Don’t Allow Unvaccinated Children to Attend Childcare in South Australia? MP Kate Ellis Urges for Tight Rules


Federal Labor MP Kate Ellis said Thursday that the South Australian government should make reforms to the laws that currently allow unvaccinated children to attend childcare centres. In other states, the laws have been changed to allow the childcare centres to refuse the children whose parents did not have their children vaccinated.

She added that the childcare centres should also disclose the vaccination rates to the parents admitting their children at the centre.

“At the moment, South Australian parents would not be aware if they enrolled their child in a local childcare facility and how many unvaccinated children their child was playing alongside every day,” the ABC quoted her as saying. “I think that could be potentially dangerous and at a minimum, parents, I think, have a right to know.”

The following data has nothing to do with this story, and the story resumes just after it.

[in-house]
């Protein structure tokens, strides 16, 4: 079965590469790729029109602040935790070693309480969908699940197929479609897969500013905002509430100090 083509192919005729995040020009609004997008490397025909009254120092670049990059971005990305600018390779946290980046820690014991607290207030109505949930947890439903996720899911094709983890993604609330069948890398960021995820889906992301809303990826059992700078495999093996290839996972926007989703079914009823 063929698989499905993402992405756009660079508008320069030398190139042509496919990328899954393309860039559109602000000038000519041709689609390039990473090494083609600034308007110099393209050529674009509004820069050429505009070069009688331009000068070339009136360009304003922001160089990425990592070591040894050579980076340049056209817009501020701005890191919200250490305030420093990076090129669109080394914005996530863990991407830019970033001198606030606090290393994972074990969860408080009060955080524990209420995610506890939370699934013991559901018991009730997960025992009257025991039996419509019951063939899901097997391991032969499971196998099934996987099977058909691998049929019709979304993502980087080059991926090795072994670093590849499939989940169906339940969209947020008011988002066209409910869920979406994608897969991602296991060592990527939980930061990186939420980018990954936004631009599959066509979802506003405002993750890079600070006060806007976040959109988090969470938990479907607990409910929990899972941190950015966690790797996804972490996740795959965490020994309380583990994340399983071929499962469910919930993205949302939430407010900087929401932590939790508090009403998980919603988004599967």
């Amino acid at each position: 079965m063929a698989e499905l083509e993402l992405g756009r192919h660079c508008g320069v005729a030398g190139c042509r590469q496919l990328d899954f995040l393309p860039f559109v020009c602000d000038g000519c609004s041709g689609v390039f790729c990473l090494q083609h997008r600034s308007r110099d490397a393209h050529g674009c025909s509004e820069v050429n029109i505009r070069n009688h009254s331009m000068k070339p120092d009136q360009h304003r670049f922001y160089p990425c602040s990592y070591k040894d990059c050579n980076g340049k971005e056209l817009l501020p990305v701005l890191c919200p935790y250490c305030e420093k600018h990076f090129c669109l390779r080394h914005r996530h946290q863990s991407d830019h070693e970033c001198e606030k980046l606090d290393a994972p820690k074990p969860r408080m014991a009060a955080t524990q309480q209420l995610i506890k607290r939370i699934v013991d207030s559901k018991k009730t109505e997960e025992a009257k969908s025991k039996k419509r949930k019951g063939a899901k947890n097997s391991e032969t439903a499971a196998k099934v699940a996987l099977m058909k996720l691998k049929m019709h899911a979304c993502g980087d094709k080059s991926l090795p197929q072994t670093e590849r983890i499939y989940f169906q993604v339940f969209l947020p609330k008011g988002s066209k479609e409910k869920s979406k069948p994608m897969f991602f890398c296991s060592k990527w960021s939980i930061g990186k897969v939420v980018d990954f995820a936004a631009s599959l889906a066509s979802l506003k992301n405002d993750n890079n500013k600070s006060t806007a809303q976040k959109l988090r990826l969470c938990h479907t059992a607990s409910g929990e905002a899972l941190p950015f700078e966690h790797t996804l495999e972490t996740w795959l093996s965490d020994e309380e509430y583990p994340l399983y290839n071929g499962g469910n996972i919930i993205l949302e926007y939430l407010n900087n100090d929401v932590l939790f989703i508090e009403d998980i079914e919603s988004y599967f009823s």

In South Australia, it is still illegal to say no to a child in need of childcare on these grounds.

“The current arrangements mean parents are flying blind when trying to make sure their children are in safe environments,” Ellis said in a letter to SA Child Development Minister Susan Close, as quoted by the SBS.

Close said it is possible to make enrolments subject to contingency but declined to refuse children who are already marginalised. She added that childcare centres did not require to disclose the number of unvaccinated children in their care to the parents since the vaccinated children are already protected.

“We are considering a number of measures that can be enacted at a state level to encourage the take-up of vaccinations and maintain the vital level of immunity which keeps us all safer,” she said on Thursday.

According to a recent report by National Health Performance Authority, 91 percent of one-year-olds, 87.8 percent of two-year-olds and 90.5 percent of five-year-olds are fully vaccinated in SA. In Glenelg, Adelaide’s beach suburb, it was 82.1 percent, which was among the 10 lowest list of suburbs in the nation.

“There’s always going to be some variation, but it is disappointing that some of the well-to-do suburbs are not doing as well as some other suburbs,” SA’s chief medical officer Paddy Philips said.

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